Mnemonic City: INTER-SCAPE
21 of September 2013 at Building Bloqs, London
Inter-Scape is the latest in a series of exhibitions by MAGMA under the project title “Mnemonic City”.Mnemonic City embodies the experience of the city through the exchange of personal memories by the artists, exploring the idea of the city as a receptacle, taking inspiration from Plato’s Myth of the Cave. The allegory explores the relation of humans with their environment, questioning what is real and what appearance is.
After the focus on the market place in ‘Moving Streets’, the group’s previous exhibition, Magma Collective moves outward with Inter-Scape to the geographical margin of the city, zooming out after zooming in.
Members of Magma sleeping rough for a night, in the Edmonton marshes The MapEdmonton is like a doorway between country side and city where things are left to rot, odd half constructions, abandoned, a lost land (re)conditioned by humans. We travel through miles and find one hidden village after another, yet, it is still London; the city does not seem to end. We see the signs of a broken power left by the human impact; it shows an attempt at calculation but its failure gives room to jump and explore new potentials in the use and perception of a space. Artists are humans too and bear a responsibility by generating new structures. We should therefore question our own effect upon this inter-scape through the work derived from our interaction with its ruins, estranged edifices and samples of earth within this post suburban non residential mixture between motorways and factories.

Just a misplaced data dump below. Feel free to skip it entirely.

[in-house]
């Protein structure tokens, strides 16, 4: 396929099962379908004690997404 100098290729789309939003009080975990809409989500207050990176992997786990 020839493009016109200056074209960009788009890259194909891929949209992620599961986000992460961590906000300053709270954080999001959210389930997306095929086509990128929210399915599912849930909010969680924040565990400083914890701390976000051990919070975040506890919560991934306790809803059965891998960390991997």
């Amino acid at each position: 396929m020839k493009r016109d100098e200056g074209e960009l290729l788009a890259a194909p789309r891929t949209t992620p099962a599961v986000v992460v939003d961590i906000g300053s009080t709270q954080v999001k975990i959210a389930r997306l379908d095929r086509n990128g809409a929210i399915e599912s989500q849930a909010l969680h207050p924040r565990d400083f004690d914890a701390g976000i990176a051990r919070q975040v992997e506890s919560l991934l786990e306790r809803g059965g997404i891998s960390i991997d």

We see it as a passage to and from the city, a grey liminal edge. In this tentative natural area kept behind fences, communities live day to day, some have returned to a tribal state living on barges, in tents, on the edge of the canal which was once a high place of trading. We are asking people to leave the city as they know it and experience a sense of possibility, in the dormant state of a place. This means a place which holds the ghostly memories of an activity that became redundant. The work of the artist will consist in creating a point of reference where the margin evolves in the way a landscape passes at very high speed outside the train window.
the walk“River” a performance by Sofia Figueiredo“Drifting, Grasslands” a dance piece by Alexandra Baybutt, Mark Carberry, Lindsey Best and Wendy WindleBelow, on the left Carlos Mol during his action and on the right the installation “Walking the Line… forgot something about the future” by Bruno Jamaica Below pictures of the thrilling performance by the Purple LadiesAbove and below on the left, Onikakushi, an installation by Mario Frulio and Momoko NishizonoBelow and top right, the installation “…thread softly because you thread on my dreams” by Réka FerencziBelow “Moirai” by Réka FerencziBelow the performance “A walk on the pole” by Rodrigo Cesar